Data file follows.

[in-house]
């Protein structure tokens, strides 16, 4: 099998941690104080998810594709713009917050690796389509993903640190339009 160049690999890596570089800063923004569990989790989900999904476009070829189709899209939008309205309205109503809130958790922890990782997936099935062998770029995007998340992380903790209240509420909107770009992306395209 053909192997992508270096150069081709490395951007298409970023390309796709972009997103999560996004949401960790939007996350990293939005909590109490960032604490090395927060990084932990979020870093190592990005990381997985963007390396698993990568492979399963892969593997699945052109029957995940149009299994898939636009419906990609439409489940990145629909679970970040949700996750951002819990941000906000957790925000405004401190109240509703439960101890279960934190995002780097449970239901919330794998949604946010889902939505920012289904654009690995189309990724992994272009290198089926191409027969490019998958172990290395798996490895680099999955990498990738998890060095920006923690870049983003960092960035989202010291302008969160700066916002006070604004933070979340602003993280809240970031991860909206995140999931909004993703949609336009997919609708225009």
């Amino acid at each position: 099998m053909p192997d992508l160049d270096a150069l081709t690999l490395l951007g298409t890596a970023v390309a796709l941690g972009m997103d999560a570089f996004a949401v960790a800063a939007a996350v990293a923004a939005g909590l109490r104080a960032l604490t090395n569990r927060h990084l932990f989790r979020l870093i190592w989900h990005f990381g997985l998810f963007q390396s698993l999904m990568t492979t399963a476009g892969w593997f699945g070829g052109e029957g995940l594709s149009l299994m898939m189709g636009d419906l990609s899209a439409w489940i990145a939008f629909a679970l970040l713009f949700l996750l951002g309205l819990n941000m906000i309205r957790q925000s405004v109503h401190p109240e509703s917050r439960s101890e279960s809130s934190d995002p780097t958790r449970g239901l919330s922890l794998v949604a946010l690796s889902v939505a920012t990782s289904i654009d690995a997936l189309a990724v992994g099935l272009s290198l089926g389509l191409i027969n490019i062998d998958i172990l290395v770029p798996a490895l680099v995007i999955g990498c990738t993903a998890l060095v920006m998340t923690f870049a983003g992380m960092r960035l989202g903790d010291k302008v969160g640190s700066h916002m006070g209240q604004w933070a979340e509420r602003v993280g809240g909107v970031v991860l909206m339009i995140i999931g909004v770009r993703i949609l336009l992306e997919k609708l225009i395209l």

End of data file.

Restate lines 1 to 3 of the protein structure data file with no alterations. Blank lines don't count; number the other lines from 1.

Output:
[in-house]
């Protein structure tokens, strides 16, 4: 099998941690104080998810594709713009917050690796389509993903640190339009 160049690999890596570089800063923004569990989790989900999904476009070829189709899209939008309205309205109503809130958790922890990782997936099935062998770029995007998340992380903790209240509420909107770009992306395209 053909192997992508270096150069081709490395951007298409970023390309796709972009997103999560996004949401960790939007996350990293939005909590109490960032604490090395927060990084932990979020870093190592990005990381997985963007390396698993990568492979399963892969593997699945052109029957995940149009299994898939636009419906990609439409489940990145629909679970970040949700996750951002819990941000906000957790925000405004401190109240509703439960101890279960934190995002780097449970239901919330794998949604946010889902939505920012289904654009690995189309990724992994272009290198089926191409027969490019998958172990290395798996490895680099999955990498990738998890060095920006923690870049983003960092960035989202010291302008969160700066916002006070604004933070979340602003993280809240970031991860909206995140999931909004993703949609336009997919609708225009």
């Amino acid at each position: 099998m053909p192997d992508l160049d270096a150069l081709t690999l490395l951007g298409t890596a970023v390309a796709l941690g972009m997103d999560a570089f996004a949401v960790a800063a939007a996350v990293a923004a939005g909590l109490r104080a960032l604490t090395n569990r927060h990084l932990f989790r979020l870093i190592w989900h990005f990381g997985l998810f963007q390396s698993l999904m990568t492979t399963a476009g892969w593997f699945g070829g052109e029957g995940l594709s149009l299994m898939m189709g636009d419906l990609s899209a439409w489940i990145a939008f629909a679970l970040l713009f949700l996750l951002g309205l819990n941000m906000i309205r957790q925000s405004v109503h401190p109240e509703s917050r439960s101890e279960s809130s934190d995002p780097t958790r449970g239901l919330s922890l794998v949604a946010l690796s889902v939505a920012t990782s289904i654009d690995a997936l189309a990724v992994g099935l272009s290198l089926g389509l191409i027969n490019i062998d998958i172990l290395v770029p798996a490895l680099v995007i999955g990498c990738t993903a998890l060095v920006m998340t923690f870049a983003g992380m960092r960035l989202g903790d010291k302008v969160g640190s700066h916002m006070g209240q604004w933070a979340e509420r602003v993280g809240g909107v970031v991860l909206m339009i995140i999931g909004v770009r993703i949609l336009l992306e997919k609708l225009i395209l």